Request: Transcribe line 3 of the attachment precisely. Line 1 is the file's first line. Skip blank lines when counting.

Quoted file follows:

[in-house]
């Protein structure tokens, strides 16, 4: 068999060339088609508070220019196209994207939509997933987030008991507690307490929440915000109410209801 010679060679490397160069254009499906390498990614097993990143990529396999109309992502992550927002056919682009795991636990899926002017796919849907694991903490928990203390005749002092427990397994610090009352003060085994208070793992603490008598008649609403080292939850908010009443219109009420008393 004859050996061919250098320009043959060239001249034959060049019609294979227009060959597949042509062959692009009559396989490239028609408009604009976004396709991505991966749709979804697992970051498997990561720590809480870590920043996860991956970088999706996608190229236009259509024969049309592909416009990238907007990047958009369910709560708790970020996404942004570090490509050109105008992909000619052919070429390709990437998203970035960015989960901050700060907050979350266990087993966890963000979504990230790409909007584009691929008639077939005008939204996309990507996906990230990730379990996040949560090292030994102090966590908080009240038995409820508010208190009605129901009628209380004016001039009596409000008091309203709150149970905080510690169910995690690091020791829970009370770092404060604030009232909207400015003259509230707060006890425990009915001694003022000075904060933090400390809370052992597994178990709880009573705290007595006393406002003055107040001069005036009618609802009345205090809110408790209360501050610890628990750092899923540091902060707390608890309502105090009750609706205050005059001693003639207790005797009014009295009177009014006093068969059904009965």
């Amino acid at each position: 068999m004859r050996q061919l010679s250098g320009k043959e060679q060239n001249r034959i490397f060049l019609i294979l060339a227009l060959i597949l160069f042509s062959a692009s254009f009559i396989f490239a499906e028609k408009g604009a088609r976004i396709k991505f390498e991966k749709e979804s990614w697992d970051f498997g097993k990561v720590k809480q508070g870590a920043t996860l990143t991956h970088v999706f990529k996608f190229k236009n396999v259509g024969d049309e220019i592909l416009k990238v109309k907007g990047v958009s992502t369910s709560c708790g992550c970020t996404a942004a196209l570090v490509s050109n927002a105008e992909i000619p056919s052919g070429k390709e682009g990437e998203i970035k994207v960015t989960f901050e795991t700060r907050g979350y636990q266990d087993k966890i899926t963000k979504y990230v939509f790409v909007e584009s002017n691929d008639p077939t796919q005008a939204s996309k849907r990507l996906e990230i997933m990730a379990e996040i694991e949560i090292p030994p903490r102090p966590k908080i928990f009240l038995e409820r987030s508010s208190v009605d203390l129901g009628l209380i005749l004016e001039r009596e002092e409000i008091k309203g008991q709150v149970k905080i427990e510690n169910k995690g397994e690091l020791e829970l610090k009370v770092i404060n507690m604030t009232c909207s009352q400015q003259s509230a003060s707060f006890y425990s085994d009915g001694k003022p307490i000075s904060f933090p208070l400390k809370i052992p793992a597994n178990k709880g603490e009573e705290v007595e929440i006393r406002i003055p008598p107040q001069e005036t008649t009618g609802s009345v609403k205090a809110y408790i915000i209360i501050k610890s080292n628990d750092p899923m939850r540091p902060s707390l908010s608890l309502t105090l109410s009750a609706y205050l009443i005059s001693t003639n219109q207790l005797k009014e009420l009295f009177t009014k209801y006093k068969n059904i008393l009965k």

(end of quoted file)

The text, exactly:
């Amino acid at each position: 068999m004859r050996q061919l010679s250098g320009k043959e060679q060239n001249r034959i490397f060049l019609i294979l060339a227009l060959i597949l160069f042509s062959a692009s254009f009559i396989f490239a499906e028609k408009g604009a088609r976004i396709k991505f390498e991966k749709e979804s990614w697992d970051f498997g097993k990561v720590k809480q508070g870590a920043t996860l990143t991956h970088v999706f990529k996608f190229k236009n396999v259509g024969d049309e220019i592909l416009k990238v109309k907007g990047v958009s992502t369910s709560c708790g992550c970020t996404a942004a196209l570090v490509s050109n927002a105008e992909i000619p056919s052919g070429k390709e682009g990437e998203i970035k994207v960015t989960f901050e795991t700060r907050g979350y636990q266990d087993k966890i899926t963000k979504y990230v939509f790409v909007e584009s002017n691929d008639p077939t796919q005008a939204s996309k849907r990507l996906e990230i997933m990730a379990e996040i694991e949560i090292p030994p903490r102090p966590k908080i928990f009240l038995e409820r987030s508010s208190v009605d203390l129901g009628l209380i005749l004016e001039r009596e002092e409000i008091k309203g008991q709150v149970k905080i427990e510690n169910k995690g397994e690091l020791e829970l610090k009370v770092i404060n507690m604030t009232c909207s009352q400015q003259s509230a003060s707060f006890y425990s085994d009915g001694k003022p307490i000075s904060f933090p208070l400390k809370i052992p793992a597994n178990k709880g603490e009573e705290v007595e929440i006393r406002i003055p008598p107040q001069e005036t008649t009618g609802s009345v609403k205090a809110y408790i915000i209360i501050k610890s080292n628990d750092p899923m939850r540091p902060s707390l908010s608890l309502t105090l109410s009750a609706y205050l009443i005059s001693t003639n219109q207790l005797k009014e009420l009295f009177t009014k209801y006093k068969n059904i008393l009965k």